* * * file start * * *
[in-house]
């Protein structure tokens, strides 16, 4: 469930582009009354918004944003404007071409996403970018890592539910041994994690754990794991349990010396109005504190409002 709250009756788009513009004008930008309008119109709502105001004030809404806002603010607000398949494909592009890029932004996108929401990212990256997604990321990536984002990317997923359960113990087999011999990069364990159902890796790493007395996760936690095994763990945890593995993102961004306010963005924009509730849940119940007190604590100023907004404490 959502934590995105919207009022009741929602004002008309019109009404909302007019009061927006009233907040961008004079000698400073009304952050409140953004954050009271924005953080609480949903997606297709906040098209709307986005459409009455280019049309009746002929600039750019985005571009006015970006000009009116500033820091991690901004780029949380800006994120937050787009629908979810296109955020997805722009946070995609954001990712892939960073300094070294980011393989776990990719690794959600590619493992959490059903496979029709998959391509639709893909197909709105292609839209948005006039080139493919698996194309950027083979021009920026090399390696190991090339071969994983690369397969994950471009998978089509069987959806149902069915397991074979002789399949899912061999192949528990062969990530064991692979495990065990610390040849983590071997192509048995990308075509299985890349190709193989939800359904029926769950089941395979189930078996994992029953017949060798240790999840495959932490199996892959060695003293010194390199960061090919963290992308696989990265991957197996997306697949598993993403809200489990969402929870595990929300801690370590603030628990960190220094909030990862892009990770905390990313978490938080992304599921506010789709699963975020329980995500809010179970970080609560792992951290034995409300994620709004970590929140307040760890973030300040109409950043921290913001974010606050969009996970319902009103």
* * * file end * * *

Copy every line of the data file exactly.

[in-house]
């Protein structure tokens, strides 16, 4: 469930582009009354918004944003404007071409996403970018890592539910041994994690754990794991349990010396109005504190409002 709250009756788009513009004008930008309008119109709502105001004030809404806002603010607000398949494909592009890029932004996108929401990212990256997604990321990536984002990317997923359960113990087999011999990069364990159902890796790493007395996760936690095994763990945890593995993102961004306010963005924009509730849940119940007190604590100023907004404490 959502934590995105919207009022009741929602004002008309019109009404909302007019009061927006009233907040961008004079000698400073009304952050409140953004954050009271924005953080609480949903997606297709906040098209709307986005459409009455280019049309009746002929600039750019985005571009006015970006000009009116500033820091991690901004780029949380800006994120937050787009629908979810296109955020997805722009946070995609954001990712892939960073300094070294980011393989776990990719690794959600590619493992959490059903496979029709998959391509639709893909197909709105292609839209948005006039080139493919698996194309950027083979021009920026090399390696190991090339071969994983690369397969994950471009998978089509069987959806149902069915397991074979002789399949899912061999192949528990062969990530064991692979495990065990610390040849983590071997192509048995990308075509299985890349190709193989939800359904029926769950089941395979189930078996994992029953017949060798240790999840495959932490199996892959060695003293010194390199960061090919963290992308696989990265991957197996997306697949598993993403809200489990969402929870595990929300801690370590603030628990960190220094909030990862892009990770905390990313978490938080992304599921506010789709699963975020329980995500809010179970970080609560792992951290034995409300994620709004970590929140307040760890973030300040109409950043921290913001974010606050969009996970319902009103």